During the 1930s America began to doubt their involvement in the first World War, instead they believed that America should avoid the military confrontations in other countries. Thus, inspiring Congress to pass several laws, also known as the Neutrality Acts. Their purpose was to prevent America from entering another situation like World War I. However, as the conflict in Europe and Asia became more prevalent the Americans retreated from neutrality. America was concerned about Japan’s actions toward China the most, as America sold them military equipment. Japan, however, did not heed America or the UN’s warnings to stop attacking China. Japan was determined to conquer China, and so they decided to attack an American Naval base. On December 7, 1941 “a date which will live in infamy,” Japan bombed Pearl Harbor, and the next day Congress approved FDR’s call to war. The U.S was now officially among the Allies as they entered into World War II.
War time propaganda was used to influence the American people psychologically in order to alter their social perceptions of the Japanese, as America cons...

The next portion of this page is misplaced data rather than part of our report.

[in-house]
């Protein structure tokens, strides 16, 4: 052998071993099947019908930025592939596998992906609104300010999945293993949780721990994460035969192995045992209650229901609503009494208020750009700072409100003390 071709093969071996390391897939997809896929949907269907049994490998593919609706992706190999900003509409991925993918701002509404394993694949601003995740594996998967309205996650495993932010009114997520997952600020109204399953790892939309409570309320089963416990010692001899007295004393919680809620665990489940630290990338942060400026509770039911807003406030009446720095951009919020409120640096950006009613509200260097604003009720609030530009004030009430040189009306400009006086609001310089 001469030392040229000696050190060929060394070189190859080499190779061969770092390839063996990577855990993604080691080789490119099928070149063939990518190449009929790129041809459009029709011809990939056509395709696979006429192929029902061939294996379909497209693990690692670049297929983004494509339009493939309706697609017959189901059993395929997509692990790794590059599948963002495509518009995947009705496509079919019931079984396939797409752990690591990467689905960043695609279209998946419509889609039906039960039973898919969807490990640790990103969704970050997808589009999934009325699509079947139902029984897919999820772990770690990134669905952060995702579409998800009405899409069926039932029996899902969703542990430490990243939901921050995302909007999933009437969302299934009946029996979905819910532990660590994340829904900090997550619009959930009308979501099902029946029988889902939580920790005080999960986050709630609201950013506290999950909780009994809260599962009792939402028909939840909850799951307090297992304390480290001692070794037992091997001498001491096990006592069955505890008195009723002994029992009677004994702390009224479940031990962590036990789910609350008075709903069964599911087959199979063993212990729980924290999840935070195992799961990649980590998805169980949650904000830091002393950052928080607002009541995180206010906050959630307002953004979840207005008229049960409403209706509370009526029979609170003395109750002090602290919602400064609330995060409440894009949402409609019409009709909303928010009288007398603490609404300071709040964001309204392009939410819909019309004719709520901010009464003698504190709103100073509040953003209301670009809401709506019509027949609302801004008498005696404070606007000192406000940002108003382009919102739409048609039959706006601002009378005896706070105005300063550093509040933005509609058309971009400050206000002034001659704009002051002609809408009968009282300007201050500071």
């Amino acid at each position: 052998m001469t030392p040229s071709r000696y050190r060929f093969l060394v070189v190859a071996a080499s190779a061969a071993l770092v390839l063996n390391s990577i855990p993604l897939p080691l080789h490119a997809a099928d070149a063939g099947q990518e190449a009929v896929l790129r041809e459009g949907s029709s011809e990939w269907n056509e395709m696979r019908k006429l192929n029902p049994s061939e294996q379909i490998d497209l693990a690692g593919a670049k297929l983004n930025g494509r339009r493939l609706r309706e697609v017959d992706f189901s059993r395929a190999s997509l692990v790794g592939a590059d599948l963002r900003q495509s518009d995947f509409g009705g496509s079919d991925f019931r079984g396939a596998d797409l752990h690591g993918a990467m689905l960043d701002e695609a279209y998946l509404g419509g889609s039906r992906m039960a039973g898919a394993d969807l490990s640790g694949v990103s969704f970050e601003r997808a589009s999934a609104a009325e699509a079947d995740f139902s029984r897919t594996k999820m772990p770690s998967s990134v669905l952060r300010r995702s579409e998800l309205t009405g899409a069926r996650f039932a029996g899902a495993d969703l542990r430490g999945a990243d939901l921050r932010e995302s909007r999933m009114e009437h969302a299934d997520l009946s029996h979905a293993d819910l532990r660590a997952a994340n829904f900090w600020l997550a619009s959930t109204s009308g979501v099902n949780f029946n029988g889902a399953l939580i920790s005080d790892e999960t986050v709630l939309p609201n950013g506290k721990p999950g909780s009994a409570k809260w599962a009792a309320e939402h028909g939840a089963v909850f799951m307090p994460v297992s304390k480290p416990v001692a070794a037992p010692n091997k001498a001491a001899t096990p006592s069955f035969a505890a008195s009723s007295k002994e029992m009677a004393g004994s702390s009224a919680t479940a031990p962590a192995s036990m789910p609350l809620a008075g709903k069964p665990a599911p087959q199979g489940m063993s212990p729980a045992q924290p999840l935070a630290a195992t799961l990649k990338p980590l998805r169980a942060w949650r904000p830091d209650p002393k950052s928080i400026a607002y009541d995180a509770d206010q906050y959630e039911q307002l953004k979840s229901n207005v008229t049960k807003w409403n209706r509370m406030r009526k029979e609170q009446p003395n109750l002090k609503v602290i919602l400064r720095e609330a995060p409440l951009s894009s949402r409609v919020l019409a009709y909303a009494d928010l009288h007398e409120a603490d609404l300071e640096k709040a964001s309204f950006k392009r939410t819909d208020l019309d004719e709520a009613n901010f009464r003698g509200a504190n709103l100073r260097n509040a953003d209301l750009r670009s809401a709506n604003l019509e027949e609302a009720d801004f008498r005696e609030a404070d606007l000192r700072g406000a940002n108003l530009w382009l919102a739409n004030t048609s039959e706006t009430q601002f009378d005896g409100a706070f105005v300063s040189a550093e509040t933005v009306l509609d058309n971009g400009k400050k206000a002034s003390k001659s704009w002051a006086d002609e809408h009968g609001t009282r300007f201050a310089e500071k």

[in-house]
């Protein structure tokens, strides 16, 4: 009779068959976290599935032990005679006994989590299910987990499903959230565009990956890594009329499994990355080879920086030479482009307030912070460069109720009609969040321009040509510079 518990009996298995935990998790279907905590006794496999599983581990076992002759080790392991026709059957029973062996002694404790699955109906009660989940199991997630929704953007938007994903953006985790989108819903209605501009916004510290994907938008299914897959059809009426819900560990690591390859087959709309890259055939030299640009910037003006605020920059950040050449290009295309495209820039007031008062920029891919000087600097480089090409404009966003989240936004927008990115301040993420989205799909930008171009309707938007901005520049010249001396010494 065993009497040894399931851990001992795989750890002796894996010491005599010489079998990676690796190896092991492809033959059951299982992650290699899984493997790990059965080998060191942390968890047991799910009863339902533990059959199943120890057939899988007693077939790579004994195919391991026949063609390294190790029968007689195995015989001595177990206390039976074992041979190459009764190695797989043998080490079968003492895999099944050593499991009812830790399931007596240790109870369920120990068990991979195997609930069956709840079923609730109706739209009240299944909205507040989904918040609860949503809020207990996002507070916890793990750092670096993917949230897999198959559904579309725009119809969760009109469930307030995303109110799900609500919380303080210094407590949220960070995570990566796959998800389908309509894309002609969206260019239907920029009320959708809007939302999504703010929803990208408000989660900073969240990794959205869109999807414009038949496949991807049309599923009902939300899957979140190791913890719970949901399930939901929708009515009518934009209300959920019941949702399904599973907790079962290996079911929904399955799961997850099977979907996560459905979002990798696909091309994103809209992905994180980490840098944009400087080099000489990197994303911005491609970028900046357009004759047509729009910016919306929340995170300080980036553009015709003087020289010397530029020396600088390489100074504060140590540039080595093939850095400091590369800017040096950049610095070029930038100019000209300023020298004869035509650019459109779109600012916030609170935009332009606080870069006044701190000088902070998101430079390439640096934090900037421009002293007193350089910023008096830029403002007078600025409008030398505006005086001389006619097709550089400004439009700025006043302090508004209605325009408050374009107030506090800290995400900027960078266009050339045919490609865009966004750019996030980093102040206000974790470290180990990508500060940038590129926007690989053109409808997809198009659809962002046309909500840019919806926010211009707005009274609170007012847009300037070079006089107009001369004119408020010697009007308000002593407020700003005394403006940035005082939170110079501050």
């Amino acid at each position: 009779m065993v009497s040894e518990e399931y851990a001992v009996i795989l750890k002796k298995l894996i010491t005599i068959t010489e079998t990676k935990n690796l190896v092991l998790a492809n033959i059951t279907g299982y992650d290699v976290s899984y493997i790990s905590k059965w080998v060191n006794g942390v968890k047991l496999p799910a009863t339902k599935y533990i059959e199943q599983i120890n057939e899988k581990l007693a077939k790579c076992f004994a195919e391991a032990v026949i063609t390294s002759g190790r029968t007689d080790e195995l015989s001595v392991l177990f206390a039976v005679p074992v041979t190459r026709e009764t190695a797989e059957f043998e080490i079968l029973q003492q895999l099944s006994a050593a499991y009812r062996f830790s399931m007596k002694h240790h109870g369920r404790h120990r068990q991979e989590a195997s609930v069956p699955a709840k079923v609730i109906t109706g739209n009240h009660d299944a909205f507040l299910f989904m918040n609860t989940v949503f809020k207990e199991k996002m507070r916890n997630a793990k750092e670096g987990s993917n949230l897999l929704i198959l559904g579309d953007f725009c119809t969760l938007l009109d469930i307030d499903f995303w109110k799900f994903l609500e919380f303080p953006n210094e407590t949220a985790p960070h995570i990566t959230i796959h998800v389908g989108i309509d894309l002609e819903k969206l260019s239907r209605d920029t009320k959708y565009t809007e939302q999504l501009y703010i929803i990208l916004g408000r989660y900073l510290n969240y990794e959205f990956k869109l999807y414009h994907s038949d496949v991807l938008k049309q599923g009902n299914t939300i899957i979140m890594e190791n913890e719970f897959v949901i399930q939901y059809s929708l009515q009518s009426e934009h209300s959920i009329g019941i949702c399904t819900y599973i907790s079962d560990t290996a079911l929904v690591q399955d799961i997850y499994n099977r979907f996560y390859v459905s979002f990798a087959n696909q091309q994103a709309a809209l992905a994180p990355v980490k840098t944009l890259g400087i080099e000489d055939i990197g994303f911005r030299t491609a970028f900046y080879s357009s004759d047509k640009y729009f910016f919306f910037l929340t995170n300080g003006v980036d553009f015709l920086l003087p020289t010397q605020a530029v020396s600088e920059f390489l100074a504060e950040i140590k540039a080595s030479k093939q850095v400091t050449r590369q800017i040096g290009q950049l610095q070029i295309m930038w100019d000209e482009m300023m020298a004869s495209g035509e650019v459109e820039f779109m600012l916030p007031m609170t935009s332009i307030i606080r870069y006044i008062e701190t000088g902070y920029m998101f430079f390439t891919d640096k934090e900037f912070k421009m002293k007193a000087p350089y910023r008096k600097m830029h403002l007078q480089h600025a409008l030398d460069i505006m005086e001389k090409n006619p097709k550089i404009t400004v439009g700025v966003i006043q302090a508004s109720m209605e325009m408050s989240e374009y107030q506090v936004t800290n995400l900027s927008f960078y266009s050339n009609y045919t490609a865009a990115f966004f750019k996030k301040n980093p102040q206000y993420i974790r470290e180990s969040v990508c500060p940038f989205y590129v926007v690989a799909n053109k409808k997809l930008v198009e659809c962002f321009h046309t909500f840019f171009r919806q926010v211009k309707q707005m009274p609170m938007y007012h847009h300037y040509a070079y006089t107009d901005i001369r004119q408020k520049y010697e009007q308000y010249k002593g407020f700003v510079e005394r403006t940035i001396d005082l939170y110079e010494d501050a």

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... be interned. Many of the Japanese Americans were American citizens born in the country, and those who did not have citizenship had work visa (FIND RIGHT SAYING). Despite the overwhelming evidence that contradicted the American belief that Japanese Americans were dangerous they were still forced into the internment camps. On March 18, 1942 President Roosevelt signed another executive order, which created the War Relocation Authority, also known as the WRA. The new agency was directed to cooperate with the War Department to relocate and provide work opportunities to the evacuated Japanese Americans. The WRA was in charge of finding land to build the camps; the areas were designated as military property and were protected by military police. A few of the camps were located on Native American reservations; however, the Native Americans were not consulted or compensated.
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